University of Virginia (UVA) student activist Zyahna Bryant is back in the news again, after facing backlash over a partnership with Dove. The 22-year-old announced in August that she was working with the soap company to promote "fat liberation."
Following coverage from the New York Post, the Daily Mail, and even a comment from Elon Musk, calls to boycott the company have been growing, and "#BoycottDove" was trending on Twitter as of Friday afternoon.
It's not surprising that Bryant would be an online target. As Reason revealed in an April investigation, she made serious accusations that ruined a young woman's life without sufficient evidence. But canceling her is still both wrong and unhelpful—as are nearly all instances of cancel culture in action.
In 2020, Bryant publicly accused fellow student Morgan Bettinger of telling a group of Black Lives Matter protesters that they would "make good speedbumps"—sparking a social media firestorm that resulted in widespread calls for the university to expel Bettinger.
For her own part, Bettinger has consistently claimed that she never spoke to protestors, instead saying that a truck driver who had been sent to block the road during the protest had begun a casual conversation with her, during which she quipped something to the effect of "it's a good thing that you are here, because otherwise, these people would have been speed bumps."
A university investigation later found "insufficient evidence" for Byrant's claims, even concluding that it was "more likely than not" that Byrant never even heard Bettinger make a "speed bumps" remark at all. Despite the inquiry's results, the university allowed Bettinger to be punished anyway, holding to the results of an earlier student-run tribunal which expelled Bettinger in abeyance and forced her to complete a litany of other sanctions. The previous student tribunal found Bettinger guilty of "threatening" UVA students, despite appearing to agree with Bettinger's facially nonthreatening version of events.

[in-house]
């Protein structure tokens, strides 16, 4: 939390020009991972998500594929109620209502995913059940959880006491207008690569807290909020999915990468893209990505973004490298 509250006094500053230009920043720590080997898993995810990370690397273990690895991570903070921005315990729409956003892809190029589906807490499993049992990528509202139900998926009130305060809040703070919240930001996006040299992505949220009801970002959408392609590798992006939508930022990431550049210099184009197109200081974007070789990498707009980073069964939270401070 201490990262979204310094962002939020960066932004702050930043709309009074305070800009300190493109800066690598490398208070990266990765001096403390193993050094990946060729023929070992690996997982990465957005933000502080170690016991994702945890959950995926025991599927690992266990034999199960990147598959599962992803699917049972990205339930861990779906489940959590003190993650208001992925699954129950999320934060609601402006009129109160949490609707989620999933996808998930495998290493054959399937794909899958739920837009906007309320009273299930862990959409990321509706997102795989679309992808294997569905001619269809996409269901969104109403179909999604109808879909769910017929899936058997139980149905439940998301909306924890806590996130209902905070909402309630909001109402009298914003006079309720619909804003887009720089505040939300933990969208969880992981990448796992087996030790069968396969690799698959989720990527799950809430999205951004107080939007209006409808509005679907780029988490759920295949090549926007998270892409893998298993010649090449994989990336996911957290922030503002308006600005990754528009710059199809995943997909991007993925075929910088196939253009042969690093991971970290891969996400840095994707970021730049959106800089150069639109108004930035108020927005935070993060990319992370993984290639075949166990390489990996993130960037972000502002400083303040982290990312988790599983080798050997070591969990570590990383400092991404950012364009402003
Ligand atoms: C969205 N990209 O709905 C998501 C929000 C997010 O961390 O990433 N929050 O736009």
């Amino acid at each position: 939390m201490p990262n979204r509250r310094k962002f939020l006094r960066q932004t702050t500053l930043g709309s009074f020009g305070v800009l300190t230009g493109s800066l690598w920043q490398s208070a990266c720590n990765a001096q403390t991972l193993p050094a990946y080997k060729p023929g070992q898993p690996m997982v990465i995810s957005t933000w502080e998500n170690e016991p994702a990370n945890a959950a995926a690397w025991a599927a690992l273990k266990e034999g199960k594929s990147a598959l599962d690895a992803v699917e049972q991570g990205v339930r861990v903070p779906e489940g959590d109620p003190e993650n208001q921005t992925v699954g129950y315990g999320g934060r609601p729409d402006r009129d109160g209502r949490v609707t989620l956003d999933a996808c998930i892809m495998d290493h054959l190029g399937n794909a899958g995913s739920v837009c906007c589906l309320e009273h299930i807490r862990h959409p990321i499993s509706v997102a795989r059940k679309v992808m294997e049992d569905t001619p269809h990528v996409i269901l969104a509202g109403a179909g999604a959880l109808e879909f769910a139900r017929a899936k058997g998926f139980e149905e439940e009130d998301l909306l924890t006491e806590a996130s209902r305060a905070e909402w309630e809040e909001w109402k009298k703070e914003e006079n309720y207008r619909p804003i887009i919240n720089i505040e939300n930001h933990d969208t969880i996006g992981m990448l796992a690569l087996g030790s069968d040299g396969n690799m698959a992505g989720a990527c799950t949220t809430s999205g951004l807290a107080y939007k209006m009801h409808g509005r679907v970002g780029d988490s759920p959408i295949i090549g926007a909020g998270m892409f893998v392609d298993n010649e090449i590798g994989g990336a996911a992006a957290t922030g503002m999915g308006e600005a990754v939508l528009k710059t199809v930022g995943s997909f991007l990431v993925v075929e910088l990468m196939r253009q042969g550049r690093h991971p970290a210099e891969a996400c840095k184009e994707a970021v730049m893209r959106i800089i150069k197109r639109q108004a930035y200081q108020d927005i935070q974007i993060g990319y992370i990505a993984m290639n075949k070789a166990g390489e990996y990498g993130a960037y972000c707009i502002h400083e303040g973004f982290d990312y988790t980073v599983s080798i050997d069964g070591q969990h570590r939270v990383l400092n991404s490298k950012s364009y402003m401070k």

Last month, Bettinger filed a formal lawsuit against the university, claiming that school officials violated her First Amendment rights and that administrators "purposefully tampered" with the numerous investigations into Bettinger's conduct to ensure she would be punished for obviously protected speech.
"Despite their personal knowledge that multiple University investigators had concluded that Morgan was innocent of the charges against her," the lawsuit reads, "[University officials] persecuted, prosecuted, and punished Morgan Bettinger."
Now that Bryant has received a Dove sponsorship, those outraged by her baseless accusations against Bettinger have been fomenting an internet firestorm by attempting a Bud Light–style boycott of the company's products.
Reason has consistently argued that internet mobs are a terrible way to find the truth and get justice for those who have been wronged. What's happening here is blatant cancel culture—a concerted effort to destroy someone's personal and professional prospects over a single past incident or comment without any capacity for forgiveness.
Witnessing how an internet pile-on utterly shredded a young woman's life and reputation offers little evidence that these kinds of outrage campaigns can do any good. If anything, this mob will only leave Bryant feeling justifiably aggrieved. While Bryant did far more than mere political wrongthink—she actively lobbied for another student's expulsion and displayed little remorse once the reality of the situation emerged—viciously attacking her (or mounting a boycott of a soap company) won't help Bettinger repair her tarnished reputation.
In fact, if attempts to boycott Dove work, they will distract from what actually happened to Bettinger. They turn her story into a culture-war meltdown and lump her in with online trolls who consider attacking someone's physical appearance a key component of political discourse.
Yes, Zyahna Bryant thoughtlessly ruined Morgan Bettinger's life by slinging baseless allegations in the public square. But getting to the truth of what happened that day in July 2020—and getting justice for Bettinger—won't be accomplished by a nasty, tribalistic internet mob.